« Reply #9 on: September 09, 2007, 09:45:21 PM »
That sounds exactly like what I am looking for. These will be used mainly for mindless, wreckless abandoned type riding and I like the fact you guys have not had problems with these puppies coming untrue. Bluesky has them laced up to XT hubs with DT spokes for under $300 shipped. I don't think I can go wrong here.

Offline egmuni

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Re: UST pro's and con's?
« Reply #10 on: September 11, 2007, 12:28:32 PM »
I'm not sold on tubeless, yet. I don't see what the great big advantage of it is? ???  I hear...run lower pressure, no pinched flats,etc. But, for me, I've never really had problems with pinched flats or flats in general while running conventional wheels and tubes. My new bike came UST ready, but I elected to keep using tubes.  Now, all my buddies are running UST and have zero problems and no flats.  I just haven't been convinced about the technology.  Anyone care to enlighten me?  ;D

Good Luck on your new build!
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Offline Harvey

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Re: UST pro's and con's?
« Reply #11 on: September 11, 2007, 01:12:00 PM »
I'm a UST guy. I don't believe in using products in a way that they weren't intended, and regular tires are designed to be supported by a tube. I know a lot of people run regular tires with Stan's, but to each their own. I do put Stan's juice in my UST tires for that extra measure of protection. Flats have become all but a thing of the past.

When I got home from the Fool's Gold race I found a nail stuck in my front tire. Thinking back, I did crash (front wheel washout) and the bead came unseated, but I shot some CO2 in and it sealed right up. The nail probably caused the tire to lose some air, then the washout because of low air caused the bead to come unseated. I didn't know about the nail until I got home and I rode about 25 miles after the incident.

I threw a set of regular tires on my bike a few weeks ago with tubes. Dave cut a new section in at Razorback and I rode it for the first time last weekend. There were thorns everywhere. My bike is hanging on the wall with 2 flat tires. I highly doubt this would've happened with a UST or good Stan's setup.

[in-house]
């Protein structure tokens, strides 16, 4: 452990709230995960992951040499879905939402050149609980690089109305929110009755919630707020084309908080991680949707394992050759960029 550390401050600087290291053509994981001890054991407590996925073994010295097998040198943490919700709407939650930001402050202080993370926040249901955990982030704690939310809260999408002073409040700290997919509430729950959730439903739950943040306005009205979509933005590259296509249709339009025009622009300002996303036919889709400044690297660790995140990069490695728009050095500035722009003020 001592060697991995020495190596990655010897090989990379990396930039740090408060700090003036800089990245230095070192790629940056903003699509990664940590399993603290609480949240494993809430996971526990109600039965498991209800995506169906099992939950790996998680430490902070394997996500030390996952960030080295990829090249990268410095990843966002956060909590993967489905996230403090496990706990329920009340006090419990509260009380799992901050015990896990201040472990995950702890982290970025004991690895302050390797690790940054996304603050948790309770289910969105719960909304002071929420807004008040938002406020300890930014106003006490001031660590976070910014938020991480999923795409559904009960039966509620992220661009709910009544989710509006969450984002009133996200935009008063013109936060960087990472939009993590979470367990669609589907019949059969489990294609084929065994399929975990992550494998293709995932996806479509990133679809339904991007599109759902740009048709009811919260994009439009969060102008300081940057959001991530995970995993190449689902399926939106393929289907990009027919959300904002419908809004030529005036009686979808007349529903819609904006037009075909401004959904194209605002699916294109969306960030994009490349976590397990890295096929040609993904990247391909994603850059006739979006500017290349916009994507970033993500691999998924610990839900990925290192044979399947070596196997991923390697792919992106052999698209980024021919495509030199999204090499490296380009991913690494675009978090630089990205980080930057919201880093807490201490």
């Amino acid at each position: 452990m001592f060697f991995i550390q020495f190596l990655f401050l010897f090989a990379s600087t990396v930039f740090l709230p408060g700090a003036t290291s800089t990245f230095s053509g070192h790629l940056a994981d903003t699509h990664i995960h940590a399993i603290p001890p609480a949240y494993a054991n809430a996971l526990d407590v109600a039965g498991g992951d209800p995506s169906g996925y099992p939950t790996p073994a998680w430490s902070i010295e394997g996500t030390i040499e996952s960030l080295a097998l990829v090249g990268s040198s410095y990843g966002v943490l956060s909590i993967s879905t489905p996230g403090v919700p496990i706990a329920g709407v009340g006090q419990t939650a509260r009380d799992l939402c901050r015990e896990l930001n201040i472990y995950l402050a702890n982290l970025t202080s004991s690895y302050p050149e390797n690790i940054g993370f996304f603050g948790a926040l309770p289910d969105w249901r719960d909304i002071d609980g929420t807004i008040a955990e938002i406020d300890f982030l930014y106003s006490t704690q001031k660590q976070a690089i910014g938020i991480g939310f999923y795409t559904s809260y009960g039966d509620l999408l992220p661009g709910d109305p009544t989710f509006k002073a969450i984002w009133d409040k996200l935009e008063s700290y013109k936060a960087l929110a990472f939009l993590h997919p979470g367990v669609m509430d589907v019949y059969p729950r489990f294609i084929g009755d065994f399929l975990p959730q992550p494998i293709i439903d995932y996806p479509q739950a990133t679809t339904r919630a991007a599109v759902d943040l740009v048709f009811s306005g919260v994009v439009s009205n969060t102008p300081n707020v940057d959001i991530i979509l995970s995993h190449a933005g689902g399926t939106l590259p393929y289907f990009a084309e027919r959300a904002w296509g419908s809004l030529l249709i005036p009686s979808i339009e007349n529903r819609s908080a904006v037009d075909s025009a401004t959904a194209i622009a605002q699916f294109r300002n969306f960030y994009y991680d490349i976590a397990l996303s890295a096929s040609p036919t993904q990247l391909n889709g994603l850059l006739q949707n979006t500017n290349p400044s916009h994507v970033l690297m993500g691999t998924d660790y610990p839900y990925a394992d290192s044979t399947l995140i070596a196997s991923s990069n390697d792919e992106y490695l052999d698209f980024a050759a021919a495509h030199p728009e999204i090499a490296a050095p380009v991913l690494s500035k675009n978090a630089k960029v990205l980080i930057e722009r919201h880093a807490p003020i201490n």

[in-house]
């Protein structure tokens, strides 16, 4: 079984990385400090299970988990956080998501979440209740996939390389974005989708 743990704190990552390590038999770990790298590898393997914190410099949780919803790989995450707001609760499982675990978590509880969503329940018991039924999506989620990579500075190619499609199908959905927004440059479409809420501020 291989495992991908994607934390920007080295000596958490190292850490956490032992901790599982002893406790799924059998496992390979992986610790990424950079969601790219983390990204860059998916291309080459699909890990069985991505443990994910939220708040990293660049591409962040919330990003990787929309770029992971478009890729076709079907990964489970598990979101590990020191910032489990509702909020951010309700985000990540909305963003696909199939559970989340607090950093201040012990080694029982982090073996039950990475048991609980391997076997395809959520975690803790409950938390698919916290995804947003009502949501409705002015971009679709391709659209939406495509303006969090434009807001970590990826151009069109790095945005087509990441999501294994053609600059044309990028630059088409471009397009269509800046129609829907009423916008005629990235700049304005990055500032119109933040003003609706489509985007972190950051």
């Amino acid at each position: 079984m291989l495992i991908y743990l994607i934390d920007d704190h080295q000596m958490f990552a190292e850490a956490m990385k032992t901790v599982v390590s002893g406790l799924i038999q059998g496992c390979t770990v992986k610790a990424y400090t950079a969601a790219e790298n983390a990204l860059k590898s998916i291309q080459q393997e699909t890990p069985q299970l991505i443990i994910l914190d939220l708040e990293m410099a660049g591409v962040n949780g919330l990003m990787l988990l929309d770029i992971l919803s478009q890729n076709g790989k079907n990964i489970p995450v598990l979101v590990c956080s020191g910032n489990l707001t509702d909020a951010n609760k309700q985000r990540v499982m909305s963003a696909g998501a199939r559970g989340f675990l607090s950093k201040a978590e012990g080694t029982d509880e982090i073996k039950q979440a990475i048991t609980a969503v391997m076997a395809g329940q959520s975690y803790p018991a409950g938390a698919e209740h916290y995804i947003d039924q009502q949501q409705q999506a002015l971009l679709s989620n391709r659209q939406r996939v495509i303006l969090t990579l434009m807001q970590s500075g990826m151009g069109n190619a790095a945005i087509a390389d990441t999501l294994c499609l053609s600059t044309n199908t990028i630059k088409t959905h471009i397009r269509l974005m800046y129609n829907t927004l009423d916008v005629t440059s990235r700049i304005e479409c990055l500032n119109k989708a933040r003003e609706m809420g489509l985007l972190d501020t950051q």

Offline FACTORe

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Re: UST pro's and con's?
« Reply #12 on: September 11, 2007, 02:19:49 PM »
UST + STAN'S juice = rarely a flat

Offline EllsRider

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Re: UST pro's and con's?
« Reply #13 on: September 11, 2007, 03:37:36 PM »
If you keep your bikes tires on the trails  and not in the bushes  or fresh-cut, you will hardly ever  have a flat tire, especially using conventional tires. Keep in mind that conventional tires and tubes are much heavier than some of the race tires and can withstand more. Cut your tire weight in half, and the trade-off is the possibilty of more  flats. Now  with Stans, you can have half the weight and no flats. Best of all worlds in the universe (not just both worlds).   ;D
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Re: UST pro's and con's?
« Reply #14 on: September 11, 2007, 03:50:49 PM »
The advantage of the UST setup is that you can run lower pressure (so more tire grip) without fear of pinch flat and you lose some energy robbing friction between the tire and tube.  I'm pretty sold on the system and will be converting the rest of my wheels to UST rims when they come time to be replaced.  My only concern is that there are not a ton of UST tires in the 2.35 - 2.75 range (Michelin are the only ones that come to mind) for when I venture out of Florida and hit some DH trails.